(3) I know Adalbert Kraus only from his recordings with Rilling. I don’t know if he recorded Bach music with other conductors, or about his ability to sing other kinds of Classical music. However, when Kraus sings his parts in the Rilling’s recordings of the cantatas, and he is actually the main Tenor singer in that cycle, I do not feel that I miss anything. On the contrary, he is one the main reasons to enjoy this cycle. He is not as dramatic as Schreier is, but in the areas of feeling and beauty of tone, he has nothing to be shy about.

I appreciate each one of the performances but there are of course some differences. Richter/Schreier (1) put focus on sheer drama. The waves are high, the storm is strong and the Tenor manages to fight with them successfully. Harnoncourt/Equiluz (2) is a little bit rigid due to the conducting (and not the singing). Rilling/Kraus (3) is a little bit soft centred. All these flaws are small and they are felt only when you hear them after the Richter recording. In the final line – Richter and Schreier are, as could have been expected in advance, the most impressive and the most effective in this cantata as a whole and in the Aria for Tenor in particular.

And as always, I would like to hear other opinions, regarding the above mentioned performances, or other recordings.

Enjoy and Happy Bach Year,

Jane Newble wrote (February 7, 2000):
In his book on the Bach Cantatas, W. Gillies Whittaker says about this Aria:
"In the Tenor Aria, we are at sea. Bach had seen the Baltic at Lübeck in his youth, his visit to Hamburg in his maturity would surely provide opportunity for a trip down the Elbe to the Wild North Sea. He was able to limn a magnificent seascape from personal knowledge. Violin I dashes furiously up and down, rolling in billows of sound, the lower strings are the mutterings of the storm. Sometimes the bassi represent dashing waves and the inner strings toss spray over the decks. The voice surges in arpeggio leaps and at 'Verdoppeln' scurries in whirling demi-semiquavers. Suddenly an adagio, piano bar, with sustained upper strings and bassi pulsating in repeated quavers, stems the turmoil and the soloist sings 'A Christian shall indeed like waves', but on the next word 'stand' the fury of the tempest bursts again for three bars, while the singer sustains, as if breasting the storm. The treatment is repeated to 'when trouble's-winds round him go'. The two clauses are repeated in two bars of adagio and then the great tempest returns."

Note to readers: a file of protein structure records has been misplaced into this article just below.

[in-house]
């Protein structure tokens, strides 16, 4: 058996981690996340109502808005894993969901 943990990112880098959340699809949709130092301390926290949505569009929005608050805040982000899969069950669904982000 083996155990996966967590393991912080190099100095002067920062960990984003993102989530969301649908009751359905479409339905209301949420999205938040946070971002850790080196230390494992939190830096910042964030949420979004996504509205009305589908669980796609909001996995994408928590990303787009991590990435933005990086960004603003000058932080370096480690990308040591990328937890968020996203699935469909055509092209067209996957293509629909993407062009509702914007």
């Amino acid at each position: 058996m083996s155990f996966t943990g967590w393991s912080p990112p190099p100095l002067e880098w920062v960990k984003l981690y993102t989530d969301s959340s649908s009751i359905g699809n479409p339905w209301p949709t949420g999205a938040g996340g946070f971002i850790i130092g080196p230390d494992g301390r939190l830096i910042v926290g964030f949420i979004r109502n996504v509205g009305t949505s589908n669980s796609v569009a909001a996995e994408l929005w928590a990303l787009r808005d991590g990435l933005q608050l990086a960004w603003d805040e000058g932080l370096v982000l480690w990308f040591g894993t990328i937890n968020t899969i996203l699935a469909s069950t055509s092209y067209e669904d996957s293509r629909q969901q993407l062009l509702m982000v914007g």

I am constantly amazed how Bach uses the music to make the words alive. I love just listening to cantatas, without even knowing what they are singing. That is one level. The next level means more attention, and actually listening several times, with the words, to see what they mean, not just for the purpose of translating, but in a spiritual sense. It is time that is richly rewarded, and it makes me appreciate Bach even more.

The only version I have of this cantata is Koopman [4], and I like it very much. The Tenor, Jörg Dürmüller, is strong, and to get all those notes sung in just three minutes is astonishing. I wonder what sort of timing Rilling [3] has for this Aria, just out of curiosity. I shall be listening to it more often in the next days. This is a very good way of beginning to get to know a cantata, to have to listen over and over again! However, when I read Aryeh's wonderful description of the different versions, I do feel it is a handicap to only have one, so I shall look out for the Richter to start with. Is that on the Bach Meisterwerke CD's?

Marie Jensen wrote (February 8, 2000):
I only know cantata BWV 81 in the Harnoncourt version (2). I have only few things to add Aryeh and Jane very fine descriptions. The orchestral play in the Aria is simply fantastic. In my imagination I even see the foam over the dark waves. And then those sudden calm periods filled with light and mercy. I'm close forgetting the Tenor!